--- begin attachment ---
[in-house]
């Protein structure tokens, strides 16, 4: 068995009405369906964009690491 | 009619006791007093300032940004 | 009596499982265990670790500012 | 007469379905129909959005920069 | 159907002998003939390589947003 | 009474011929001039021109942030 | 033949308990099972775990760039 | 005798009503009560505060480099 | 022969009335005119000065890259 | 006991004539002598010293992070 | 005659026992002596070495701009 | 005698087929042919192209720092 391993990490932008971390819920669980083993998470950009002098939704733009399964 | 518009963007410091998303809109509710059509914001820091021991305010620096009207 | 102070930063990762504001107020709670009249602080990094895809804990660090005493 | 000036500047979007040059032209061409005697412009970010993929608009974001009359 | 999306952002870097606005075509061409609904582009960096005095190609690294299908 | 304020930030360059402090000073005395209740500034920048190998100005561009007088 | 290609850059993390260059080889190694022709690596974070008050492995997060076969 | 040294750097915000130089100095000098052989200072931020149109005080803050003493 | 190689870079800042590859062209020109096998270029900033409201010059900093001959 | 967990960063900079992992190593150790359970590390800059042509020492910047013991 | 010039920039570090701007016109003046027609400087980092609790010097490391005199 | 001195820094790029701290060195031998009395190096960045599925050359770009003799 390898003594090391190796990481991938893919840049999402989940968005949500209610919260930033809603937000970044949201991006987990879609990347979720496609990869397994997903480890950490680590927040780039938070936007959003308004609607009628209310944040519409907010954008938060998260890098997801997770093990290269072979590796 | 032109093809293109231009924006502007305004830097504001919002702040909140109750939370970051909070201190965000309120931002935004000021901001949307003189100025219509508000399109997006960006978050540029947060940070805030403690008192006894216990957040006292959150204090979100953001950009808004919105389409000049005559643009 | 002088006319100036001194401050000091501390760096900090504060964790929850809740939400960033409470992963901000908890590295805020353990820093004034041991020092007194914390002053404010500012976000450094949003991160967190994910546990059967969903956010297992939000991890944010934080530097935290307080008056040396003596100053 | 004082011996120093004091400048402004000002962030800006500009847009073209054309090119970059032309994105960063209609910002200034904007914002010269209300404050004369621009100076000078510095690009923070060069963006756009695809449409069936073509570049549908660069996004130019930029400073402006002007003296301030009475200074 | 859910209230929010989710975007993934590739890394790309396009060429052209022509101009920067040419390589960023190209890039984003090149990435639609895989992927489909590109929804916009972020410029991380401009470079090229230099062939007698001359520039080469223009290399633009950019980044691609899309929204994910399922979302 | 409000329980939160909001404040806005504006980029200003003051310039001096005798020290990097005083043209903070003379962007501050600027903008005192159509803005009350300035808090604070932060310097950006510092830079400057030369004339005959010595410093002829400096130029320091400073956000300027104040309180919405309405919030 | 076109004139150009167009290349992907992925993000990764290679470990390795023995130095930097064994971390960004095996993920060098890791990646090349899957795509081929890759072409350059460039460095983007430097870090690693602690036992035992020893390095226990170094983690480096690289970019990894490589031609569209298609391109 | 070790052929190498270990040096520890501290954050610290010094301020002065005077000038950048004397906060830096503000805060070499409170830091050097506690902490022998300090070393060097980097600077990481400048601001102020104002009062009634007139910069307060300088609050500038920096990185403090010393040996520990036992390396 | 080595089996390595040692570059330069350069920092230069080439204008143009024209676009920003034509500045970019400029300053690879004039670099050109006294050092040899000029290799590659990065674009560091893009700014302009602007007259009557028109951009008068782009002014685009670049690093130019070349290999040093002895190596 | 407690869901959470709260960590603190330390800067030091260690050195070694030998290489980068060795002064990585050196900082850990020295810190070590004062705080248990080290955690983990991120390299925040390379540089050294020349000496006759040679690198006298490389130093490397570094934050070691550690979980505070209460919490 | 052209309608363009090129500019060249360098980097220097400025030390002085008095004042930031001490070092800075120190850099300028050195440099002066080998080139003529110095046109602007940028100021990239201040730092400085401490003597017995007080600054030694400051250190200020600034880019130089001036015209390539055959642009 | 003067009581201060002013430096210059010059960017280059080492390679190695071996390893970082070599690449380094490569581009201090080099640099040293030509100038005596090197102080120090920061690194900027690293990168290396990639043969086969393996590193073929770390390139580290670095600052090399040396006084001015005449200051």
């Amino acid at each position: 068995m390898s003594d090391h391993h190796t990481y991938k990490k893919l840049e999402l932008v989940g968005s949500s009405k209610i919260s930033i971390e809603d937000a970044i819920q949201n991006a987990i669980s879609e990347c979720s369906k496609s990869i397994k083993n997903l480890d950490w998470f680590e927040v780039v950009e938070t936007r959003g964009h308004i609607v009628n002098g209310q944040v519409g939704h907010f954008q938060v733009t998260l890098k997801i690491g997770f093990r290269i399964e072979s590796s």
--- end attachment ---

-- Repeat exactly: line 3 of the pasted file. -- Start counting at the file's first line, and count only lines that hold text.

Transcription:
């Amino acid at each position: 068995m390898s003594d090391h391993h190796t990481y991938k990490k893919l840049e999402l932008v989940g968005s949500s009405k209610i919260s930033i971390e809603d937000a970044i819920q949201n991006a987990i669980s879609e990347c979720s369906k496609s990869i397994k083993n997903l480890d950490w998470f680590e927040v780039v950009e938070t936007r959003g964009h308004i609607v009628n002098g209310q944040v519409g939704h907010f954008q938060v733009t998260l890098k997801i690491g997770f093990r290269i399964e072979s590796s």